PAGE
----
The Basin Plan adopted in November 2012, aims to balance the water needs of the environment and other uses through the introduction of 29 surface water sustainable diversion limit (SDL) resource units and 81 groundwater SDL resource units for the whole region. It is anticipated that in coming years those valleys managed under the Cap framework will transition to management within an SDL framework as set in the Basin Plan.

Each State and Territory can differ in the way they manage water in the Murray Darling Basin. Further information can be obtained from the Queensland Department of Natural Resources,Mines and Energy, the NSW Department of Industry – Lands and Water, the ACT Environment and Planning Directorate, the Victorian Department of Environment, Land, Water and Planning, and the SA Department of Environment, Water and Natural Resources.


Water entitlements and other statutory water rights

Water access entitlements (WAEs) when added to other statutory (non-entitled) water rights (e.g. basic rights for stock and domestic purposes) represent the total volume of water rights that have been granted for use. A percentage of an entitlement may be available for abstraction during the year, subject to allocations, announcements (see Water allocations) and other licence conditions; however, water availability under statutory rights is normally not subjected to allocation announcements.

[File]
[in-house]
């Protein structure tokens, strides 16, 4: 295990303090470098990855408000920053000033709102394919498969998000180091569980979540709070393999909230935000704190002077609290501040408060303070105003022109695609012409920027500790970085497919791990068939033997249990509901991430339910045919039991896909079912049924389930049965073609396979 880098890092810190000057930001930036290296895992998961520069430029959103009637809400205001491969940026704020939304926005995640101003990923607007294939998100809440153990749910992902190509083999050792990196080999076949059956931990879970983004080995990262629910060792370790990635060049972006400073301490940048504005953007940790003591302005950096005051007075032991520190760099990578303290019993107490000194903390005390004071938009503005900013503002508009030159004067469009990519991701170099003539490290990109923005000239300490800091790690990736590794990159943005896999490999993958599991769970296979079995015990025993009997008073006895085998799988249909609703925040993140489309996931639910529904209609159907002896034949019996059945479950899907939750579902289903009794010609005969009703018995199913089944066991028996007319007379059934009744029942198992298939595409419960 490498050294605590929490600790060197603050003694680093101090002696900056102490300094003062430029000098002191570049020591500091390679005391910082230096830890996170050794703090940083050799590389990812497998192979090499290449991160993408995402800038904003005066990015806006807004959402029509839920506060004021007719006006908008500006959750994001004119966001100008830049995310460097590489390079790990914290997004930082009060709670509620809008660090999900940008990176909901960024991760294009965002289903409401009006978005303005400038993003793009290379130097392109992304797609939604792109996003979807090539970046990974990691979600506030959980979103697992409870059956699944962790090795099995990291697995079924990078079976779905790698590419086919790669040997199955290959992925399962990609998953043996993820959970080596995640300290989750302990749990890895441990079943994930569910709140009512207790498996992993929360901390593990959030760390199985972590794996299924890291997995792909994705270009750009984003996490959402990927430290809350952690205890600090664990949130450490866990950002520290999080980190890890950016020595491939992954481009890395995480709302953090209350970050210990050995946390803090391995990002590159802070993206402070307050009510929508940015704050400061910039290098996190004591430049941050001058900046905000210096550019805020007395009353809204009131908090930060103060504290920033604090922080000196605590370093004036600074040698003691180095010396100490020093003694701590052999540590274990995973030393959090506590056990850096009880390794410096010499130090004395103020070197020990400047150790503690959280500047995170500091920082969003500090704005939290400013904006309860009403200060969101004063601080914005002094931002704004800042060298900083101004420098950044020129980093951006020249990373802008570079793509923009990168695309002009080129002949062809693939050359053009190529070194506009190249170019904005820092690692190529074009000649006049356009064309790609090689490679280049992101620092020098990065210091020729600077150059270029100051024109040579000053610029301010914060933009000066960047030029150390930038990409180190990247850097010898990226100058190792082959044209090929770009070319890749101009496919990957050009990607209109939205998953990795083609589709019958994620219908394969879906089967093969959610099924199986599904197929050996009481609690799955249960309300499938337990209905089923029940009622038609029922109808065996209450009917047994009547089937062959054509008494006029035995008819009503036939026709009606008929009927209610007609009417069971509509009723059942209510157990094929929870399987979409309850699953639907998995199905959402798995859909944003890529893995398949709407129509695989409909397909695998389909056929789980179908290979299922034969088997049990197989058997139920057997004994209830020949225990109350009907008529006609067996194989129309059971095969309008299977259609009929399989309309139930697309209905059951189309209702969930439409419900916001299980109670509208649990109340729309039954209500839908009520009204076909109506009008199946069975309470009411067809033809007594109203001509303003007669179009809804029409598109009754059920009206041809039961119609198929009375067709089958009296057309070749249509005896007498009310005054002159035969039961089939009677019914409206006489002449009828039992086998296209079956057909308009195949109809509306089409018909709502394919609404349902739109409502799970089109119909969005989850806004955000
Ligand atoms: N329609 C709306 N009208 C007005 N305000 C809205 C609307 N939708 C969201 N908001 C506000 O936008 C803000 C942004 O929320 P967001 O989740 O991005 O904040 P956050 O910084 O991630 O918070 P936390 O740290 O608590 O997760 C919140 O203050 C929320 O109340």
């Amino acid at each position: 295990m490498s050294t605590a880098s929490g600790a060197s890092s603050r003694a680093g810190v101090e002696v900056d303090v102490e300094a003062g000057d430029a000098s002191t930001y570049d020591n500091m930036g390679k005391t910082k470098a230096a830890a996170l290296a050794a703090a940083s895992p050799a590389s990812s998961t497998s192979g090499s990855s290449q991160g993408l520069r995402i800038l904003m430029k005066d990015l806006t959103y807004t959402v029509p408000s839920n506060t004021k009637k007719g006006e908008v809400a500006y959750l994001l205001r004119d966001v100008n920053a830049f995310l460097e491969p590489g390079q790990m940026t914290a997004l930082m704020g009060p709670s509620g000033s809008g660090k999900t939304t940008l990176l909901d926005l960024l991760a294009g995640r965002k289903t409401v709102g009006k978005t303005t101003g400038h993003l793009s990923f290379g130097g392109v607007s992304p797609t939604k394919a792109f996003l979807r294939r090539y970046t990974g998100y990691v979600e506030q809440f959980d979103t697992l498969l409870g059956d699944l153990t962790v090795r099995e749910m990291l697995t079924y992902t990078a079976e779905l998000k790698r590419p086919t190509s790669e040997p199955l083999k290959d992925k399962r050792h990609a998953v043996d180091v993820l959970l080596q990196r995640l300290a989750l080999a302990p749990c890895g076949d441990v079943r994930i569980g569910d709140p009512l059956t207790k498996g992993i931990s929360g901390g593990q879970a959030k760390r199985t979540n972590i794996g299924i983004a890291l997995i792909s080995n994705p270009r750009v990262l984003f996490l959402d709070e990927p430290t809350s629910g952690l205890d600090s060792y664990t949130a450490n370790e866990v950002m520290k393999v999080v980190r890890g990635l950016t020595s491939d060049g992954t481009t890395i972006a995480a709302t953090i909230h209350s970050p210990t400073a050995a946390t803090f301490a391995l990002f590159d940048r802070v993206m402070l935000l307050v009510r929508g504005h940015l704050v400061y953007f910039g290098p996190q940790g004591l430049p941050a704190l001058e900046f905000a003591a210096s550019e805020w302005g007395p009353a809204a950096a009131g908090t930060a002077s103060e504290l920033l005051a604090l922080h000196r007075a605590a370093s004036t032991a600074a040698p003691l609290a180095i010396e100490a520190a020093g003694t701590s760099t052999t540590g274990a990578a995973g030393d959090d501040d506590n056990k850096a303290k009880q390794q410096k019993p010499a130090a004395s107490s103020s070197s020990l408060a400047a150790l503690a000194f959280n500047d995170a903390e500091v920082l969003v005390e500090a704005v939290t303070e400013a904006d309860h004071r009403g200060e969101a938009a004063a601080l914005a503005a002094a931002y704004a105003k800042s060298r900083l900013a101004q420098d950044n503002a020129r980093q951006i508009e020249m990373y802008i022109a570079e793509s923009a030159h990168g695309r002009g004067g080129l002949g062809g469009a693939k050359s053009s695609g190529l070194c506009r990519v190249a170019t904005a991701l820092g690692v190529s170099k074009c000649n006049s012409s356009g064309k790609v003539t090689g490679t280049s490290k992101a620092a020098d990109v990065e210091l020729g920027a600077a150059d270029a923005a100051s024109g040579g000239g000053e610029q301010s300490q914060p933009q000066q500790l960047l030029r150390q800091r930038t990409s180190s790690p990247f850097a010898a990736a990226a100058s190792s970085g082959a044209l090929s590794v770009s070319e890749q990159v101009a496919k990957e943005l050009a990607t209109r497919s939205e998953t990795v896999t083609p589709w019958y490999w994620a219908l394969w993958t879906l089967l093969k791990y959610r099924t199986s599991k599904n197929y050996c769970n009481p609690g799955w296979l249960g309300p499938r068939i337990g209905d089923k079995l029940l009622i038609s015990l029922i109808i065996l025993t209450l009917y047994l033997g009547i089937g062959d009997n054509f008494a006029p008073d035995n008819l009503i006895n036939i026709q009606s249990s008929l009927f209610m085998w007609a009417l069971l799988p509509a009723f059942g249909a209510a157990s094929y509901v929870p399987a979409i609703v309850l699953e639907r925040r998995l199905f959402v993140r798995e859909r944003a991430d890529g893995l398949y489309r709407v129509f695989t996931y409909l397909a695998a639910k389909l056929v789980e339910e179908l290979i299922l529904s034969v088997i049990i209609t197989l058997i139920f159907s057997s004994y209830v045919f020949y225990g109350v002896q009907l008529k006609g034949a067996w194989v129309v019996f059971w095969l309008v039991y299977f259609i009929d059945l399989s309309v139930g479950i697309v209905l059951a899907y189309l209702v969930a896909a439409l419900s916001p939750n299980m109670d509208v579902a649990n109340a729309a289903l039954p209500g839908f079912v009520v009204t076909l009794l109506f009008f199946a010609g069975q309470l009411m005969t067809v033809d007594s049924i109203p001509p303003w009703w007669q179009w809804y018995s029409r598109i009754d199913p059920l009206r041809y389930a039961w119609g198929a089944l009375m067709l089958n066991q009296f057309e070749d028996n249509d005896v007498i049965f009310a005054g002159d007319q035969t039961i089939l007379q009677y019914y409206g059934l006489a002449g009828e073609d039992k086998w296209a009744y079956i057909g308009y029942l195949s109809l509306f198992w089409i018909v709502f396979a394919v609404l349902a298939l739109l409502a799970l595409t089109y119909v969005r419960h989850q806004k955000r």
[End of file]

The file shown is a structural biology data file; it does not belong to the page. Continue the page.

In each State and Territory, WAEs and water allocation planning exist in a framework of State and Territory legislation and water resource plans. Terminology and mechanisms for water sharing rules, WAEs, their granting, associated attributes, and conditions, and the announcement of allocations vary between the States and the Territory.

In the Murray–Darling Basin region, WAEs may be issued within regulated and unregulated systems (called 'supplemented' and 'unsupplemented' systems in Queensland). In a regulated system, licensees can call upon water against their available allocation from storages during the prescribed irrigation season. In an unregulated system, licensees cannot order any water against their entitlement but may extract water under specified flow conditions or events. WAEs in unregulated systems and regulated systems with continuous accounting rules can specify maximum volumes that can be abstracted, either in one year or over a period of several years.